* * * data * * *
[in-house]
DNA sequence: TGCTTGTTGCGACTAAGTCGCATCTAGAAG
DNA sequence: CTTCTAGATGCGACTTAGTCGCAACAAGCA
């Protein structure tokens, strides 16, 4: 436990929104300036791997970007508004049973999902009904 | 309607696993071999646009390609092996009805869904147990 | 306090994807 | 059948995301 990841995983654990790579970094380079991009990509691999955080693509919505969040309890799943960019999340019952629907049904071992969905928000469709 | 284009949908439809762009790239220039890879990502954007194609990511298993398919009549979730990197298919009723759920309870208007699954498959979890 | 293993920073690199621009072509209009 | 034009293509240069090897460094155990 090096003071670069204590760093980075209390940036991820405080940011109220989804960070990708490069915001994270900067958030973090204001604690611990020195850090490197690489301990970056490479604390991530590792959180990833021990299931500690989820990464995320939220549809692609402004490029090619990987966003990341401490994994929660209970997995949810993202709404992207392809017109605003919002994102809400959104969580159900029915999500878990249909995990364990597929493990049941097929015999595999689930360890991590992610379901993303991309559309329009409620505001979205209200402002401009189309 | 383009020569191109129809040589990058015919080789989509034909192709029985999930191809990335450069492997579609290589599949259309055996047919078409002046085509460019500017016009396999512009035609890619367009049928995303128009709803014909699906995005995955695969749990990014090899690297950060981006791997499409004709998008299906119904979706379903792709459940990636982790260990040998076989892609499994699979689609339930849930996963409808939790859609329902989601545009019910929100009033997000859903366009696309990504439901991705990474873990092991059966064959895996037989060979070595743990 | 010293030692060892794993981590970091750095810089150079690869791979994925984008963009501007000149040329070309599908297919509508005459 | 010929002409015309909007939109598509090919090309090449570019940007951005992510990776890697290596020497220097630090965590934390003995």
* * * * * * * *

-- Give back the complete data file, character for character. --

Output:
[in-house]
DNA sequence: TGCTTGTTGCGACTAAGTCGCATCTAGAAG
DNA sequence: CTTCTAGATGCGACTTAGTCGCAACAAGCA
């Protein structure tokens, strides 16, 4: 436990929104300036791997970007508004049973999902009904 | 309607696993071999646009390609092996009805869904147990 | 306090994807 | 059948995301 990841995983654990790579970094380079991009990509691999955080693509919505969040309890799943960019999340019952629907049904071992969905928000469709 | 284009949908439809762009790239220039890879990502954007194609990511298993398919009549979730990197298919009723759920309870208007699954498959979890 | 293993920073690199621009072509209009 | 034009293509240069090897460094155990 090096003071670069204590760093980075209390940036991820405080940011109220989804960070990708490069915001994270900067958030973090204001604690611990020195850090490197690489301990970056490479604390991530590792959180990833021990299931500690989820990464995320939220549809692609402004490029090619990987966003990341401490994994929660209970997995949810993202709404992207392809017109605003919002994102809400959104969580159900029915999500878990249909995990364990597929493990049941097929015999595999689930360890991590992610379901993303991309559309329009409620505001979205209200402002401009189309 | 383009020569191109129809040589990058015919080789989509034909192709029985999930191809990335450069492997579609290589599949259309055996047919078409002046085509460019500017016009396999512009035609890619367009049928995303128009709803014909699906995005995955695969749990990014090899690297950060981006791997499409004709998008299906119904979706379903792709459940990636982790260990040998076989892609499994699979689609339930849930996963409808939790859609329902989601545009019910929100009033997000859903366009696309990504439901991705990474873990092991059966064959895996037989060979070595743990 | 010293030692060892794993981590970091750095810089150079690869791979994925984008963009501007000149040329070309599908297919509508005459 | 010929002409015309909007939109598509090919090309090449570019940007951005992510990776890697290596020497220097630090965590934390003995």